Great minds discuss ideas; average minds discuss events; small minds discuss people. - Eleanor Roosevelt

Wednesday, June 6, 2007

What does the Iceman think?

While I was online checking what turned out to be an empty mailbox, I saw a headline about the Iceman. When I was in the eighth grade, the Iceman was discovered and his story fascinated me ever since. I'd been shown a PBS Nova documentary about the discovery of the Iceman in school, and it completely and utterly fascinated me. I thought it was so cool that this non-mummified body stayed intact for thousands of years in the Italian Alps, waiting for someone to discover it. The latest article said that researchers had figured out what killed the Iceman; he hadn't simply frozen to death, but bled to death in a glacier in the Italian Alps.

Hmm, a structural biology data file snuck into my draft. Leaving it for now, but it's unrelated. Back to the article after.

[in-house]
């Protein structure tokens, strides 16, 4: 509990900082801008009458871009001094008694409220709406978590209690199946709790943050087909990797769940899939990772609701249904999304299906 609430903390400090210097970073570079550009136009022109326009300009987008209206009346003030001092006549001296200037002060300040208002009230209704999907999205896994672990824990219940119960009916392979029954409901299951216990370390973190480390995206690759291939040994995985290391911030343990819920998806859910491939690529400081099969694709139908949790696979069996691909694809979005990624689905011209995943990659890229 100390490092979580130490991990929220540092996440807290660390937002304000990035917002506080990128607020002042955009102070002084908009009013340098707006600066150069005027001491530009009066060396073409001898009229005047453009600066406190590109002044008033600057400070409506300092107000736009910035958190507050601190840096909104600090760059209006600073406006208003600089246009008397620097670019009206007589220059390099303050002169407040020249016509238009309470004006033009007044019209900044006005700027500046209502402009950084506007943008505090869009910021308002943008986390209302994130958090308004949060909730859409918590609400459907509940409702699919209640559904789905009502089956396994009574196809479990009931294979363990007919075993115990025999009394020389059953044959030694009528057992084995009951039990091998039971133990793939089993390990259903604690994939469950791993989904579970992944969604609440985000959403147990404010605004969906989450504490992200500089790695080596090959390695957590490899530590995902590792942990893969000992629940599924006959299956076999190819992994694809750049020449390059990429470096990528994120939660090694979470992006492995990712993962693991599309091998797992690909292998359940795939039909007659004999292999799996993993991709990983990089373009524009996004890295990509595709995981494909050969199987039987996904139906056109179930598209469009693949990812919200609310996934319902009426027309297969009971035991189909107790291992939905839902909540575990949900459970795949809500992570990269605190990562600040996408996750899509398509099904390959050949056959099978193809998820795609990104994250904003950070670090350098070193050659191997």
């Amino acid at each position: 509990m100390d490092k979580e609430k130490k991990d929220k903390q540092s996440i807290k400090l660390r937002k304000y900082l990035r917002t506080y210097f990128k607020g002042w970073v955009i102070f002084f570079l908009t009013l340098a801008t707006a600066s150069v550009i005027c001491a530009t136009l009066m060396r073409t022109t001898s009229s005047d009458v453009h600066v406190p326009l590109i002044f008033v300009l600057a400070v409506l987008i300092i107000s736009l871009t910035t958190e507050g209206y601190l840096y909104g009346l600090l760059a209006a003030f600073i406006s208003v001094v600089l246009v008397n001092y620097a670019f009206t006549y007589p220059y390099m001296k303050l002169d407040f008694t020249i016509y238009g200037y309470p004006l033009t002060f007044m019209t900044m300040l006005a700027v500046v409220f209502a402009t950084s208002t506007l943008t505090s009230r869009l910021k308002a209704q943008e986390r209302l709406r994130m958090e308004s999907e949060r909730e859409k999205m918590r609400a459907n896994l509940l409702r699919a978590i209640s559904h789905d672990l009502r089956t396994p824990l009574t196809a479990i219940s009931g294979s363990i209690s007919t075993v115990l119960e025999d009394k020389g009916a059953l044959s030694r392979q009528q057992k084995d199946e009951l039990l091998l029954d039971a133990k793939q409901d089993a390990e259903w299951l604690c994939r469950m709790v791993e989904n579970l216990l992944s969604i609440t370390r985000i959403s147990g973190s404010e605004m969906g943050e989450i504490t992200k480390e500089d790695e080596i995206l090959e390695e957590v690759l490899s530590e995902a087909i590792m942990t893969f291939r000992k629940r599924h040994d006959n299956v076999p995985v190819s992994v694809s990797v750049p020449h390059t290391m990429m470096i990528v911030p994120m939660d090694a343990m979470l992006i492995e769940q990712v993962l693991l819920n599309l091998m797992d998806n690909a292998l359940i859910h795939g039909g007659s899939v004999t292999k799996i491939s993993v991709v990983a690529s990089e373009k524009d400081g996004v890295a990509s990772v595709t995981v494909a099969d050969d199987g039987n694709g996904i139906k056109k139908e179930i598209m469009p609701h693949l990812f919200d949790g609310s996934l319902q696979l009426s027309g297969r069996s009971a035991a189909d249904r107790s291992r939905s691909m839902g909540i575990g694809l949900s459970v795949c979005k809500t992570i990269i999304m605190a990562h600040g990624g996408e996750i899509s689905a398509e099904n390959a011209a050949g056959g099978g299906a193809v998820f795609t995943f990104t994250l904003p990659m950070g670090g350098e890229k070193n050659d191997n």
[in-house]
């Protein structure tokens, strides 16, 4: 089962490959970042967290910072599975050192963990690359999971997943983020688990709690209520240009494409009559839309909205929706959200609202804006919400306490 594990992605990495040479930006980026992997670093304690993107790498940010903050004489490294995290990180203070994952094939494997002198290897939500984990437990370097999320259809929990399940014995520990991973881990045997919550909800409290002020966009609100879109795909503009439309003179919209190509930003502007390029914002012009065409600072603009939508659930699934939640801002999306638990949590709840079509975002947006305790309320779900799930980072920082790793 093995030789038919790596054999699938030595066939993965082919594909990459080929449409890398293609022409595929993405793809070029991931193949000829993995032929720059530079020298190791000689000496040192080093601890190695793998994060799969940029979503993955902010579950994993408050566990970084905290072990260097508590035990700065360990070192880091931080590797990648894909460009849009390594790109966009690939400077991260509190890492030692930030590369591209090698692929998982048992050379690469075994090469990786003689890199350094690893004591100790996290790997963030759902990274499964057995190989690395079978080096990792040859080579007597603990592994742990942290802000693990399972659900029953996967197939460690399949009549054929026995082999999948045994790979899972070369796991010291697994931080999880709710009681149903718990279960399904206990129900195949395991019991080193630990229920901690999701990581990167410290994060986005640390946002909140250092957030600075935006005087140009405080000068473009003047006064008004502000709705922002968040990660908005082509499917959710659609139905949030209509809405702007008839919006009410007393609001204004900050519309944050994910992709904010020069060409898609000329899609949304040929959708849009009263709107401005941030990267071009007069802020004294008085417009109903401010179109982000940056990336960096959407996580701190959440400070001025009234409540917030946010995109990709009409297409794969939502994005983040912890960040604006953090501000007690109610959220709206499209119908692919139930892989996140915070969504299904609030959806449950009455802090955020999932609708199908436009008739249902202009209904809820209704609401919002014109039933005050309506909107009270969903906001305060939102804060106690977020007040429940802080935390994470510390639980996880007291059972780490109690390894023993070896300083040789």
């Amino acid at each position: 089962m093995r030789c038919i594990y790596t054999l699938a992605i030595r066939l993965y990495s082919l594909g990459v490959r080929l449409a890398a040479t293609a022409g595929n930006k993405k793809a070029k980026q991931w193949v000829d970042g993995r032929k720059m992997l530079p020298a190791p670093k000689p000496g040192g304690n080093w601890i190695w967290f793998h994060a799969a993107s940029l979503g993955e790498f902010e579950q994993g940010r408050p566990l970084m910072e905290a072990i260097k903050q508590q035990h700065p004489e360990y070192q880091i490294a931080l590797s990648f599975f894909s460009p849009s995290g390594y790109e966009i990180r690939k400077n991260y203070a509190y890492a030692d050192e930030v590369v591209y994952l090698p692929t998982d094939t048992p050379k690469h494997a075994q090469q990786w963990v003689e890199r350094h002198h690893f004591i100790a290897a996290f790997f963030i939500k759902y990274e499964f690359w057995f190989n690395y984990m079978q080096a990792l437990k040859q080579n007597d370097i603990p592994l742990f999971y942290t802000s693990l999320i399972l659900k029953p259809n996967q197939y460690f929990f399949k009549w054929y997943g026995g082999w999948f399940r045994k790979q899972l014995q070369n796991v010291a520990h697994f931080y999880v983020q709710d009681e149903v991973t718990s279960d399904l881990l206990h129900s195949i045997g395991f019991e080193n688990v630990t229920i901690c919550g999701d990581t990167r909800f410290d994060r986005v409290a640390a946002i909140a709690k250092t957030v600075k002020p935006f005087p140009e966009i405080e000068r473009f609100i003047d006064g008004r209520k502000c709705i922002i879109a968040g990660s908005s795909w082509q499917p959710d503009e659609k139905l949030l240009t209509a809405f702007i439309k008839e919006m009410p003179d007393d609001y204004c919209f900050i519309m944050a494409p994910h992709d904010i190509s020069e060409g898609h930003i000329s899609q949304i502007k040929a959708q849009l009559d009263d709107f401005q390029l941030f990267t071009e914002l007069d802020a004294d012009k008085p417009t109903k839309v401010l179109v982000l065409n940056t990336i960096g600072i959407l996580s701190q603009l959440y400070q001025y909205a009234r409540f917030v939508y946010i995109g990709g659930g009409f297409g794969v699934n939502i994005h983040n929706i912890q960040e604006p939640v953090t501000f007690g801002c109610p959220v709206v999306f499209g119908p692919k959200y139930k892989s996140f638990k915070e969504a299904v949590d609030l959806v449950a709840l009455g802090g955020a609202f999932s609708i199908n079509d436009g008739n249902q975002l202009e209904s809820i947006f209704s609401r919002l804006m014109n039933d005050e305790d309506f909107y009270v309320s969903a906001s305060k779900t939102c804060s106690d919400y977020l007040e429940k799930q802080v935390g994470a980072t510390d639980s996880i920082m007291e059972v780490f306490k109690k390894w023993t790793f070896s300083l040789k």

Irrelevant information to an everyday person like myself, but I can see how determining the cause of the Iceman's death would be helpful to historians, archaeologists and even those in the field of medicine. I took a minute to consider what it would be like to be involved in discoveries of this size. To be in the presence of a corpse, dead for thousands of years, insignificant and forgotten by the era it belonged to, yet turning into a beacon of light today. Do spirits survive thousands of years? I wonder if the Iceman is watching his body get poked and prodded. I wonder what he would think. Does he think we're crazy for placing so much importance on little old him? Or is he flattered? Or is he just as fascinated by us as we are by him for being so interested in things he and his people overlooked?

No one emailed me. I feel like the Iceman.

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